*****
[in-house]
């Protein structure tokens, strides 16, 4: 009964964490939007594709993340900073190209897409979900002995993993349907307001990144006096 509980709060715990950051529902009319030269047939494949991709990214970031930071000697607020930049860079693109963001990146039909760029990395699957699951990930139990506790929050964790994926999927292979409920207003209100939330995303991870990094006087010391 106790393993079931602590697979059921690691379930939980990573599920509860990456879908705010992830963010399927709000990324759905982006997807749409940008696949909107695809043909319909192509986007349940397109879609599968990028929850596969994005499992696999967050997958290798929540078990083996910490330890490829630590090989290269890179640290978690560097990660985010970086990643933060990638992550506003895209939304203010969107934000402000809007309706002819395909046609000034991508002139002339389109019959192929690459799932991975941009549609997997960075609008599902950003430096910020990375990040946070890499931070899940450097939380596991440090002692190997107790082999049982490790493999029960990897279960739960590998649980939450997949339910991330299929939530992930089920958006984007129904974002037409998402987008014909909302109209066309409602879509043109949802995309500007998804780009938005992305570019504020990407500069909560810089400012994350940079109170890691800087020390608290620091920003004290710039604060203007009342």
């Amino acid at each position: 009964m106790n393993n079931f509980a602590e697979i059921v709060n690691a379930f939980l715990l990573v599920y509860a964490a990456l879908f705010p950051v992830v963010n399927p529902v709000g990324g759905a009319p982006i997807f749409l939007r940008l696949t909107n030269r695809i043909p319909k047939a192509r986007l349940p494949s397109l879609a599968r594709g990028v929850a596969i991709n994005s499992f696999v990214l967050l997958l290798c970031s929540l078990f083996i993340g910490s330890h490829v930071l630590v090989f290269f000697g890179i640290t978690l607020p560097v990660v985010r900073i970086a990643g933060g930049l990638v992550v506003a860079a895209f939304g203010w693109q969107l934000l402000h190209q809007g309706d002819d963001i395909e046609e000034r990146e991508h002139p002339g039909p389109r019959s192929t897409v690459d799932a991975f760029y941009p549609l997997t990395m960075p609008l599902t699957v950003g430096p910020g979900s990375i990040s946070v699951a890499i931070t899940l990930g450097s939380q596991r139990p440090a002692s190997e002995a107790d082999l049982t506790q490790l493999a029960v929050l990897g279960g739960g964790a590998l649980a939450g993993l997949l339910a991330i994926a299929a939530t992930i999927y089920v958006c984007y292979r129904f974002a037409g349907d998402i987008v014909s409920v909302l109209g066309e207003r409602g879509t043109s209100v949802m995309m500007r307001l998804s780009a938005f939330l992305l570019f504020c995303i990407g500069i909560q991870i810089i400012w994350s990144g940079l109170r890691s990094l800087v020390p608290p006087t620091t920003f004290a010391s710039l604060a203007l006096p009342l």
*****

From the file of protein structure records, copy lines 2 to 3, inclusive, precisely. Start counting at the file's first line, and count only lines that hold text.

């Protein structure tokens, strides 16, 4: 009964964490939007594709993340900073190209897409979900002995993993349907307001990144006096 509980709060715990950051529902009319030269047939494949991709990214970031930071000697607020930049860079693109963001990146039909760029990395699957699951990930139990506790929050964790994926999927292979409920207003209100939330995303991870990094006087010391 106790393993079931602590697979059921690691379930939980990573599920509860990456879908705010992830963010399927709000990324759905982006997807749409940008696949909107695809043909319909192509986007349940397109879609599968990028929850596969994005499992696999967050997958290798929540078990083996910490330890490829630590090989290269890179640290978690560097990660985010970086990643933060990638992550506003895209939304203010969107934000402000809007309706002819395909046609000034991508002139002339389109019959192929690459799932991975941009549609997997960075609008599902950003430096910020990375990040946070890499931070899940450097939380596991440090002692190997107790082999049982490790493999029960990897279960739960590998649980939450997949339910991330299929939530992930089920958006984007129904974002037409998402987008014909909302109209066309409602879509043109949802995309500007998804780009938005992305570019504020990407500069909560810089400012994350940079109170890691800087020390608290620091920003004290710039604060203007009342």
């Amino acid at each position: 009964m106790n393993n079931f509980a602590e697979i059921v709060n690691a379930f939980l715990l990573v599920y509860a964490a990456l879908f705010p950051v992830v963010n399927p529902v709000g990324g759905a009319p982006i997807f749409l939007r940008l696949t909107n030269r695809i043909p319909k047939a192509r986007l349940p494949s397109l879609a599968r594709g990028v929850a596969i991709n994005s499992f696999v990214l967050l997958l290798c970031s929540l078990f083996i993340g910490s330890h490829v930071l630590v090989f290269f000697g890179i640290t978690l607020p560097v990660v985010r900073i970086a990643g933060g930049l990638v992550v506003a860079a895209f939304g203010w693109q969107l934000l402000h190209q809007g309706d002819d963001i395909e046609e000034r990146e991508h002139p002339g039909p389109r019959s192929t897409v690459d799932a991975f760029y941009p549609l997997t990395m960075p609008l599902t699957v950003g430096p910020g979900s990375i990040s946070v699951a890499i931070t899940l990930g450097s939380q596991r139990p440090a002692s190997e002995a107790d082999l049982t506790q490790l493999a029960v929050l990897g279960g739960g964790a590998l649980a939450g993993l997949l339910a991330i994926a299929a939530t992930i999927y089920v958006c984007y292979r129904f974002a037409g349907d998402i987008v014909s409920v909302l109209g066309e207003r409602g879509t043109s209100v949802m995309m500007r307001l998804s780009a938005f939330l992305l570019f504020c995303i990407g500069i909560q991870i810089i400012w994350s990144g940079l109170r890691s990094l800087v020390p608290p006087t620091t920003f004290a010391s710039l604060a203007l006096p009342l």